My second mistake was not haggling. Like in most markets in the world, vendors at Noryangjin pretty much expect you to haggle for the price. When you ask for the price, they will name a higher price than what’s considered normal, expecting you to bring the price down. However, if you don’t, they’ll happily accept a higher price. When I went to Noryangjin Market, I was tired, hungry, and just wanted to eat. That explains a lot!

So what can you do to avoid paying 50,000 won for a meal? Here are some tips:

  • Choose small things if you’re visiting alone. Maybe find something other than an entire big fish. Or if you can, just bring a couple of friends with you!
  • ALWAYS try to haggle. Whatever price the vendor tells you in the beginning, name a lower price, then gradually move towards a middleground. Don’t be scared to suggest a low price, it’s normal business, and in case it’s way too low your vendor most likely won’t even sell it to you.
  • If after haggling the price is still too high, find another type of seafood or vendor.
  • Avoid going when you’re extremely tired or hungry. You likely won’t have the nerves to walk around a lot and look for the lowest price.

Also, remember that you have to pay the fish vendor and the restaurant separately. A good thing though, the restaurant I ate at accepted international Visa cards!


4. Communication

This one can be a little tough too if you don’t speak Korean (if you do, this is a great chance to practice!!). Some vendors may know some English, others don’t. I always recommend to use Google Translate or a small dictionary if you don’t speak each other’s language. However, I’ll tell you some of the most important phrases here:

  • ์ด๊ฑฐ ์–ผ๋งˆ์˜ˆ์š”(igeo eolmayeyo)? – How much is this one?
  • ๋„ˆ๋ฌด ๋น„์‹ธ์š” (neomu bissayo)! – Too expensive!
  • ๋„ค,๊ดœ์ฐฎ์•„์š” (ne, gwaenchanhayo). – Yes, okay.
  • ์•„๋‹ˆ์š” (aniyo) – no
  • ์ƒ์„  (saengseon) – Fish
  • ํ•ด๋ฌผ (haemul) – Seafood
  • ๊ฐ์‚ฌํ•ฉ๋‹ˆ๋‹ค (gamsahamnida)! – Thank you!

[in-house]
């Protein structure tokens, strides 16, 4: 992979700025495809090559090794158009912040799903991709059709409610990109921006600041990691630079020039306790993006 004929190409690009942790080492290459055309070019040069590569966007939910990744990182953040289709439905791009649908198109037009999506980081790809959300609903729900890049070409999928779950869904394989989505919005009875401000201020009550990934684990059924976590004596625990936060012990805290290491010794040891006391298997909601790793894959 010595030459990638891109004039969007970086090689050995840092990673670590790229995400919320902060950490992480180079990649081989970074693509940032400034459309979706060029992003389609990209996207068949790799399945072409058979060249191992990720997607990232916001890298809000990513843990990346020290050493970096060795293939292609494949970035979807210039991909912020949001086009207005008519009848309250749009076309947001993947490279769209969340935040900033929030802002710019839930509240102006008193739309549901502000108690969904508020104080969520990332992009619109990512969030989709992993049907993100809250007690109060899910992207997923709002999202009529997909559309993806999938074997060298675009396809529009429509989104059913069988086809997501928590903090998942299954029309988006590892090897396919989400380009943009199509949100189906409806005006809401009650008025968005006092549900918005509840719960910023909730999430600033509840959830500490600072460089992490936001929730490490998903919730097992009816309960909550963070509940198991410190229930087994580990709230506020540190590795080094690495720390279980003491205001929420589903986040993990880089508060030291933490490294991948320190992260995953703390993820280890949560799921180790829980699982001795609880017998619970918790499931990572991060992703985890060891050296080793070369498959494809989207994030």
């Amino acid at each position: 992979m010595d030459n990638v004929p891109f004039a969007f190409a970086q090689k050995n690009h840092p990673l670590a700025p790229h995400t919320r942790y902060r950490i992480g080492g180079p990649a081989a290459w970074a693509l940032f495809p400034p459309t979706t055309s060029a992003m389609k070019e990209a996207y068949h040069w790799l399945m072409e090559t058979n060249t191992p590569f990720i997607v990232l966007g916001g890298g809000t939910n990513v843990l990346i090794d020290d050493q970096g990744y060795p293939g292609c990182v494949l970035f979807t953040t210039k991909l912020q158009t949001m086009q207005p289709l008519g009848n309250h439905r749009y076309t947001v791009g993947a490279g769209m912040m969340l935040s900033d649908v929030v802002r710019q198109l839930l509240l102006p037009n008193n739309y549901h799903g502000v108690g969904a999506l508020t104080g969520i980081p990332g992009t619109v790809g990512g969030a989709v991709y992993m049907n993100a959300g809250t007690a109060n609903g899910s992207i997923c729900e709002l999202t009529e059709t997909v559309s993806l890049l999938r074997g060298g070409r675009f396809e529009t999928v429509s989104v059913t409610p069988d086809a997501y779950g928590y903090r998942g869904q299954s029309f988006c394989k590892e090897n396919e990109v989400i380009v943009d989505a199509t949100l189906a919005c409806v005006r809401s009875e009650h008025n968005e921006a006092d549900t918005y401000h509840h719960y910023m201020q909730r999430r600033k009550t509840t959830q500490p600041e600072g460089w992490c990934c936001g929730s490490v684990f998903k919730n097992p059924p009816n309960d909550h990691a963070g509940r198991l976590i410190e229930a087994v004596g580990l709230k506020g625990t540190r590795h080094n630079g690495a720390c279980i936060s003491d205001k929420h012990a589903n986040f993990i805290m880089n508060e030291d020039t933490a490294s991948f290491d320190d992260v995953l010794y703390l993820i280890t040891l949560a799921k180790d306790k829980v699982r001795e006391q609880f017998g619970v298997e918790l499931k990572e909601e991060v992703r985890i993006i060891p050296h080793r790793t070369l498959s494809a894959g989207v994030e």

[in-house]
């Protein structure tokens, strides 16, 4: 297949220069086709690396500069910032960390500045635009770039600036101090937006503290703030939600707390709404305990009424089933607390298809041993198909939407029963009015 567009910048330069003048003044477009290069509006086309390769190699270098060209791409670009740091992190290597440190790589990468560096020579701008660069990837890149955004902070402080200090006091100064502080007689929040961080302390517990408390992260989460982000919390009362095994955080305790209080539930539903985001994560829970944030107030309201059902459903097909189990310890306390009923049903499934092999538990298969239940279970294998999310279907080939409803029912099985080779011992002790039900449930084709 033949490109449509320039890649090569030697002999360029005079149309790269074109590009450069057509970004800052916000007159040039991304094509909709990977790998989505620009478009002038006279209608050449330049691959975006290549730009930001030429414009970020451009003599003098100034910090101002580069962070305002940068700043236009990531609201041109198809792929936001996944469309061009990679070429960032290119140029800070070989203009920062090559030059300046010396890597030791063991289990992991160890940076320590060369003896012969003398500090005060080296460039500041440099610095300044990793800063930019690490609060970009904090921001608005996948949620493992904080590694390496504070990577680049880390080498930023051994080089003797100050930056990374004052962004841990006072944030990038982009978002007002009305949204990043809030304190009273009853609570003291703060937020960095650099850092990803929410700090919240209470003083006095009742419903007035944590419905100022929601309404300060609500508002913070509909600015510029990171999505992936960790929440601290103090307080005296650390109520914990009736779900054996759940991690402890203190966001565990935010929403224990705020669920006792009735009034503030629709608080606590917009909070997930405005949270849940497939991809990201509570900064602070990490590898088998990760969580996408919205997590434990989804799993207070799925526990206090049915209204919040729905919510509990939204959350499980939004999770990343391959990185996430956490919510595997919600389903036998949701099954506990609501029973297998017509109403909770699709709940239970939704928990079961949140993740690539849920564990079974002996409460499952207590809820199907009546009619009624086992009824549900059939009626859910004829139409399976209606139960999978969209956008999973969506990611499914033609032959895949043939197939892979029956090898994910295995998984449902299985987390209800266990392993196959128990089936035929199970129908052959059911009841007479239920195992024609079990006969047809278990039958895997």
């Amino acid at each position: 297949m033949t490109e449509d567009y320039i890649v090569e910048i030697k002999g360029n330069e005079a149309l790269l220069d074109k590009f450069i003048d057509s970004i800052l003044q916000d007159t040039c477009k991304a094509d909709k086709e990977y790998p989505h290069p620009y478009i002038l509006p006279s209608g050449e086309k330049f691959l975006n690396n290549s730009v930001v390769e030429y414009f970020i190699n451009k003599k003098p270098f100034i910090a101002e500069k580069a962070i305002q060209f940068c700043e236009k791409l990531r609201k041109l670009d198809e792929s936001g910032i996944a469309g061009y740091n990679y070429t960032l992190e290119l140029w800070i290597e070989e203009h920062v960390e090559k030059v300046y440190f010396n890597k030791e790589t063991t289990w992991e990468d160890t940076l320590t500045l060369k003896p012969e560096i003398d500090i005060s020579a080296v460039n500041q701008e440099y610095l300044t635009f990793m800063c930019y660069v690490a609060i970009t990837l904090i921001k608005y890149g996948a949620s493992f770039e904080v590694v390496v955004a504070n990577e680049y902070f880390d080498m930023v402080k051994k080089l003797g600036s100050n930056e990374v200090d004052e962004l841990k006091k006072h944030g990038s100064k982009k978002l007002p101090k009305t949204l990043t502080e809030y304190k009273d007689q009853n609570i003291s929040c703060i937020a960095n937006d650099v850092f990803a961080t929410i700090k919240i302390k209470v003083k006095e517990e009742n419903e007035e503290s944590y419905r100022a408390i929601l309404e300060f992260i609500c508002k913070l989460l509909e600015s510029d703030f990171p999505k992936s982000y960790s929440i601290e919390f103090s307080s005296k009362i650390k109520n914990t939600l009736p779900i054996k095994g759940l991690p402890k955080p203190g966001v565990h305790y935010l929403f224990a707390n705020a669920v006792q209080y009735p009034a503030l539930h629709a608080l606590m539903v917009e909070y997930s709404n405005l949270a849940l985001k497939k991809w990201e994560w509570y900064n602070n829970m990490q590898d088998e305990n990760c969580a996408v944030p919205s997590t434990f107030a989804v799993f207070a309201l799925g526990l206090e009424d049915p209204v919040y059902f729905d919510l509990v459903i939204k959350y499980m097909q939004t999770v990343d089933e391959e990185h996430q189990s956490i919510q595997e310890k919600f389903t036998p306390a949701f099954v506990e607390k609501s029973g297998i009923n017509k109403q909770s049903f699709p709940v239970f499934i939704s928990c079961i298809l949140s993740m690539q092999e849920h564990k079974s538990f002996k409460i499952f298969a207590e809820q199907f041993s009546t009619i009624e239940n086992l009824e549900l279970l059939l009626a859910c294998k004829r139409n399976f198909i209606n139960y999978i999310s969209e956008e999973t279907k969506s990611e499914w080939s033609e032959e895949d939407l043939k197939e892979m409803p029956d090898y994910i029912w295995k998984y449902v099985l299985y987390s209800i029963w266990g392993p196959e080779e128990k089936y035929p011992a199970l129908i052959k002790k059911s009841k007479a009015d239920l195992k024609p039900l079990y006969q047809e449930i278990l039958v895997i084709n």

It’s always a great idea to speak as much Korean as you can, even if it’s just a few words. Locals will greatly appreciate it and vendors might even give you a better price! Besides, being able to communicate more helps you better express what you’re looking for and the vendor will, in turn, be able to show you the best fish and recommend a preparation method.


5. Tips For The Faint-hearted

A live fish being weighed
A live fish being weighed

Lastly, despite being a great cultural experience and foodie paradise, the Noryangjin Market experience is not for everyone. Most of the fish and seafood sold at the market is alive, meaning you select a live animal and it will be killed for you. This ensures high quality and food safety, however, if you can’t handle seeing your meal alive before eating it, this may not be the place for you. This is especially true for the one snack Noryangjin Market is most famous for, live wiggling octopus! Definitely not everyone’s taste. However, don’t worry if that’s not your cup of tea, the market has plenty of other delicious things to offer.

Besides this, the floor is almost always wet and it smells like fish because, well, it’s a fish market. You might want to avoid this place if you’re wearing nice clothes unless you want them to smell like fish. The recommended footwear is definitely rubber boots but most likely you won’t be wearing that on a layover. Generally, a casual outfit and sneakers that aren’t brand new will do.


Conclusion

As one of Seoul’s top attractions and foodie paradise, Noryangjin Fish Market is definitely worth a visit and it’s absolutely doable on a layover. Ideally, your layover should be at least seven hours long due to the time it takes to get from the airport to the market and back. Keep the time in mind and beware of the prices at the market, don’t forget to haggle. But most importantly, don’t worry too much! Koreans are very friendly and will without a doubt help you to get around the market and find the best fish.

Read more:

The Most Relaxing Layover Ever: Masian Beach – Incheon Layover Guide

Seoul For K-Pop Fans: 5 Ways To Awaken Your Inner Superstar

8 comments

  1. Haven’t checked this one out yet but looks so cool! One of my favorite things to do (that my husband got tired of and I dragged him to) was browsing all the amazing markets in the city, especially Seoul! The more low key ones like this fish market are full of rich culture and I loved interacting with the locals! Gosh, I miss it!